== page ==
If you are a cleaner in a school, you are an essential worker employed by a government funded institution – yet you do not have the entitlement rights of others in the same workplace. Is that unfair? Yes! The Department must change the system to eradicate this inequality.
I raised this important workers’ rights issue with the Minister of Education, asking for her views on whether cleaners are critical staff in the running of schools and whether she plans to provide pension rights to long-term service cleaners.
I did not get her views as a response, I got the same old chapter and verse of what the rules are now – cleaners don’t work for the Department of Education, they work for the school. This is an abdication of responsibility.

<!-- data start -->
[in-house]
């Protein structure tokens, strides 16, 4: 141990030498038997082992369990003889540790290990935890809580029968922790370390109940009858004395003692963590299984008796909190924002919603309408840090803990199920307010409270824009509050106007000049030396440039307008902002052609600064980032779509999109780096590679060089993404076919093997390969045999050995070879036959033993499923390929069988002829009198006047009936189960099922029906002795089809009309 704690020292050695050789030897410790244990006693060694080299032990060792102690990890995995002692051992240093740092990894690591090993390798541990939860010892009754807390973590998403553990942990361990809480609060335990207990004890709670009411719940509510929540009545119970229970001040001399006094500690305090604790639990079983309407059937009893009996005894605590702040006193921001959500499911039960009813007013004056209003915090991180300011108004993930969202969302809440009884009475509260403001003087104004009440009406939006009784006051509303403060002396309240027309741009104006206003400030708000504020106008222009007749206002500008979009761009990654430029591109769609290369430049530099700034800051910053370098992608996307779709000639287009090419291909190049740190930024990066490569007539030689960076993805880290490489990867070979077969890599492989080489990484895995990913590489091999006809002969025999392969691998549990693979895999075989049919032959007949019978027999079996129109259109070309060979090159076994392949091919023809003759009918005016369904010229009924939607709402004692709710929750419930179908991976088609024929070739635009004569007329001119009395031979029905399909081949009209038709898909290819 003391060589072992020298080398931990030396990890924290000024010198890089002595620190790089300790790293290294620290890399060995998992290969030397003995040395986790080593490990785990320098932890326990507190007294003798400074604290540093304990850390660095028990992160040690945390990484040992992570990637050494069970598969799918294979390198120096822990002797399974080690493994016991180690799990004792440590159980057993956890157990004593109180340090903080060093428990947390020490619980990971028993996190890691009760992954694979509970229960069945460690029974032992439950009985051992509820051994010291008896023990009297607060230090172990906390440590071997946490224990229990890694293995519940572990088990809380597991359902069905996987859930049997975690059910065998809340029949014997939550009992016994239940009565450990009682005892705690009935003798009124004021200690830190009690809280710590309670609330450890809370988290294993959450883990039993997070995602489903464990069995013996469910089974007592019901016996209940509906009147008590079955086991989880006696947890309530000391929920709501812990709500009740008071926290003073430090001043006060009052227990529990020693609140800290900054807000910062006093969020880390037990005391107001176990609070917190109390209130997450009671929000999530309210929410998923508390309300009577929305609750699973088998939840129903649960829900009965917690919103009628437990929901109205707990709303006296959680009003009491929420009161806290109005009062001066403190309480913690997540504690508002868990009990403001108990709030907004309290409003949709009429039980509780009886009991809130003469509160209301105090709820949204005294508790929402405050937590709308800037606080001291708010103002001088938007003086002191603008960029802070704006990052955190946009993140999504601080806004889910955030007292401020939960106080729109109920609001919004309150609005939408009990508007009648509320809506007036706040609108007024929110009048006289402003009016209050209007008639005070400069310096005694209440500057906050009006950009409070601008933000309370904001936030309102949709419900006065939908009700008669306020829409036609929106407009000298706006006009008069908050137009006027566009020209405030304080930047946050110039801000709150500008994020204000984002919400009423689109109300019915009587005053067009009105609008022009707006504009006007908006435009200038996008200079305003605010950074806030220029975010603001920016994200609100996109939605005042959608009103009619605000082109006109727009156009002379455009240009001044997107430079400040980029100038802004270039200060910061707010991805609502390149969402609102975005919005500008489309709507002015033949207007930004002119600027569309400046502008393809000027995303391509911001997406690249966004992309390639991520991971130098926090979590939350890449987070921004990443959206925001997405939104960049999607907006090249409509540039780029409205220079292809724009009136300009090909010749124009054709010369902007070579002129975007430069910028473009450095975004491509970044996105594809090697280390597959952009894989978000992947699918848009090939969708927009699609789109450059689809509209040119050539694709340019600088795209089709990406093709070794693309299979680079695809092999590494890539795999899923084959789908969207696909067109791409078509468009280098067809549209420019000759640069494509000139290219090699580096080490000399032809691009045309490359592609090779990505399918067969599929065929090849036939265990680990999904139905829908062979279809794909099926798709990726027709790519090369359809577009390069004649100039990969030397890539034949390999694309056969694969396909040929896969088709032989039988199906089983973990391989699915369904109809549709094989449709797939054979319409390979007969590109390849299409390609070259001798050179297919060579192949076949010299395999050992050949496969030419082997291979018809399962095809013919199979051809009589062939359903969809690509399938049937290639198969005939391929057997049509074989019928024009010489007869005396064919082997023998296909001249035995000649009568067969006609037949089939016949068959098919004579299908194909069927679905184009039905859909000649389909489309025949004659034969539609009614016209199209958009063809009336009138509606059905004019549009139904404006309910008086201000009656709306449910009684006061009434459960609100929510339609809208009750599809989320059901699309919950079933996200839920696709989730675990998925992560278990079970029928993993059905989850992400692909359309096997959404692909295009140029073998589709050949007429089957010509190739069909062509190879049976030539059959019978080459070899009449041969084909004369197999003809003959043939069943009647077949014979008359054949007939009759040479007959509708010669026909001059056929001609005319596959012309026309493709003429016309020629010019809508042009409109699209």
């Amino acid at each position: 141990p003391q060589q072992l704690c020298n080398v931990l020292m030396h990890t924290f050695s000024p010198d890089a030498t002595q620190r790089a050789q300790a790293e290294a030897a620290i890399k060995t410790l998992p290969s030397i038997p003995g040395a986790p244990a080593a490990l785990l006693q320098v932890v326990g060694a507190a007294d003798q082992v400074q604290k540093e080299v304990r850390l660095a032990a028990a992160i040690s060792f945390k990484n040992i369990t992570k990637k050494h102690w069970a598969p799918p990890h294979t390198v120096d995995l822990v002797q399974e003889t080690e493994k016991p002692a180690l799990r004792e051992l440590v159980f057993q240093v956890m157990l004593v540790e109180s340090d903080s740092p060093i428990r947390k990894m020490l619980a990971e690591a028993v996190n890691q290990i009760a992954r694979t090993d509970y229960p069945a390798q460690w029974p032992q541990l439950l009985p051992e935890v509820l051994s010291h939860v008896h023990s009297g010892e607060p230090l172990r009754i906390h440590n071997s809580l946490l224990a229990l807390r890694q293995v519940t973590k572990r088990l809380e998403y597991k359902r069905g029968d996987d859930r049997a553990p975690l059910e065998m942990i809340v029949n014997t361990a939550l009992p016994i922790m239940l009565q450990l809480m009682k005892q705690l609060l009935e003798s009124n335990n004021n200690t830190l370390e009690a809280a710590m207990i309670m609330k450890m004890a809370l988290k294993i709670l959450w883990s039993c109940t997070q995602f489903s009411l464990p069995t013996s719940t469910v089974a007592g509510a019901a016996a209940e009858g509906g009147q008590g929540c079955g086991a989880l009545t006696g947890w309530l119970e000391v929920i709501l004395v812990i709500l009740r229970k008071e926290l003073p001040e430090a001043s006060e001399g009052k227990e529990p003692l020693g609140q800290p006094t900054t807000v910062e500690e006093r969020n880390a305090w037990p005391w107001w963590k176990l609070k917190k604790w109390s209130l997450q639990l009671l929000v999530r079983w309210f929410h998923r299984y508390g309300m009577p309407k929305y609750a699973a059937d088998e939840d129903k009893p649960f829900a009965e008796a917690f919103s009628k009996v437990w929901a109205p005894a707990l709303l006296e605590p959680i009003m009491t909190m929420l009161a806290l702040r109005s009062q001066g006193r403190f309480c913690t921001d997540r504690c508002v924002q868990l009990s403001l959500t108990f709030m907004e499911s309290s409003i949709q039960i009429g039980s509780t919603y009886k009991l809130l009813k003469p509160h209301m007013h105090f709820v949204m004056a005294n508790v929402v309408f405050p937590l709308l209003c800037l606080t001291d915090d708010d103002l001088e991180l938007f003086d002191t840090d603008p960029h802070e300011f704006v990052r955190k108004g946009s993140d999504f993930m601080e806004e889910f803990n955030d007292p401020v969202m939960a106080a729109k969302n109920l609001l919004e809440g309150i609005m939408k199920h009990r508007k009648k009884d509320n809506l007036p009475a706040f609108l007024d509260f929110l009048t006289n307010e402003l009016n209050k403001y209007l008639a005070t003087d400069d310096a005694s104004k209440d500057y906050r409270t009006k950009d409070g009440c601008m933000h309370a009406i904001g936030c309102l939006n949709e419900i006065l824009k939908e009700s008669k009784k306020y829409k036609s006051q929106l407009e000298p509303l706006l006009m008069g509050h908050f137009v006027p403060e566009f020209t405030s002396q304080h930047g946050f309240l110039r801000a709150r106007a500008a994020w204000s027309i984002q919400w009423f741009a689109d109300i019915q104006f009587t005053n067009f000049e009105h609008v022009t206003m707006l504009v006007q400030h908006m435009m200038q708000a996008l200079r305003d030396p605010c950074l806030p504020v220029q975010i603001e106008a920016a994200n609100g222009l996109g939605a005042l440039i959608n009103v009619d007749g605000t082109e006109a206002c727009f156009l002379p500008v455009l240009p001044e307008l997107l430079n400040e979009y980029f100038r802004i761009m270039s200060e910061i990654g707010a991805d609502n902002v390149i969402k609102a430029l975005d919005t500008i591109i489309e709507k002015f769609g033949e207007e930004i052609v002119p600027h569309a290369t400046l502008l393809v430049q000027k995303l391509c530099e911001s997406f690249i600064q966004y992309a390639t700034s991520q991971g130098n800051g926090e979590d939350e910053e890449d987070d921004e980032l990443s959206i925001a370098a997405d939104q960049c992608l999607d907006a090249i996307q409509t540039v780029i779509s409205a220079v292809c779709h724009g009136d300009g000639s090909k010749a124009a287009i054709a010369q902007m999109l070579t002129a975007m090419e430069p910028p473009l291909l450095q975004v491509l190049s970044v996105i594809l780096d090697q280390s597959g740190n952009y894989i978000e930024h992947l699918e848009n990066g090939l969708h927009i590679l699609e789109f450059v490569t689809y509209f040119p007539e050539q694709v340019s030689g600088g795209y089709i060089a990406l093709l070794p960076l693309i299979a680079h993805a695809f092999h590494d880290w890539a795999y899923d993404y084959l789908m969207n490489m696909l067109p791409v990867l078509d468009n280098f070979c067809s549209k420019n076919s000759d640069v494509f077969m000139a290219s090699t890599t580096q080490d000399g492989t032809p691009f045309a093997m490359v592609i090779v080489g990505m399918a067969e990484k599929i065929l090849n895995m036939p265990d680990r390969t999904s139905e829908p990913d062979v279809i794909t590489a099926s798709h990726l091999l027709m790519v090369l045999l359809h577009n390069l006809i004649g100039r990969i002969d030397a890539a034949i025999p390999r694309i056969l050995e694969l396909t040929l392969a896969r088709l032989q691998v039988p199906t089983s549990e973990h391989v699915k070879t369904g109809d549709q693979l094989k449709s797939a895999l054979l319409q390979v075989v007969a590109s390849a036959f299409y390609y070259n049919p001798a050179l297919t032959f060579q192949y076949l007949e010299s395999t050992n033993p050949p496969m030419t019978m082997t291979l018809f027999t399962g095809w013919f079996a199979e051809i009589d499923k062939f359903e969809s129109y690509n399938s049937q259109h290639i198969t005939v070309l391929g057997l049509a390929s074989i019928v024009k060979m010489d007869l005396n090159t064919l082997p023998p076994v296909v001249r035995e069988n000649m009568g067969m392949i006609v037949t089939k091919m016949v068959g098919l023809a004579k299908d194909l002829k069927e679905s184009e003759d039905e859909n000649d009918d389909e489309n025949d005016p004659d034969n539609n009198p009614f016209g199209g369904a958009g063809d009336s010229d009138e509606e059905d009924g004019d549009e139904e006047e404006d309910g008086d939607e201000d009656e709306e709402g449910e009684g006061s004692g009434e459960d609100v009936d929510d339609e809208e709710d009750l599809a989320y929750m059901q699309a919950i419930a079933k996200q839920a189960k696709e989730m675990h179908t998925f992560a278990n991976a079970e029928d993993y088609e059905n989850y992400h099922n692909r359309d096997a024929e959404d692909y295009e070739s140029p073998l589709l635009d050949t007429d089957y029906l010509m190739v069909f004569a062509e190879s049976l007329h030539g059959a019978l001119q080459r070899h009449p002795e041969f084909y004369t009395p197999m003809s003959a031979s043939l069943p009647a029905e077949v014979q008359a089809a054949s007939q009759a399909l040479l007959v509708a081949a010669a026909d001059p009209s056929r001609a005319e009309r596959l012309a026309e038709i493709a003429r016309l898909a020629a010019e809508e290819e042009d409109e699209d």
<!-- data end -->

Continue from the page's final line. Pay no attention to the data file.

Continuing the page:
We have heard this bogus argument before regarding school secretaries and caretakers. Recently, the government finally agreed to sit down for talks to regularise their pay, conditions of employment and pension provision.
The absolutely vital role that cleaners have always played in schools is even more crucial during Covid-19. Yet, they, like many others are undervalued workers in our public services. They are critical components of our education system and deserve to have that rightly reflected in their work and pay conditions.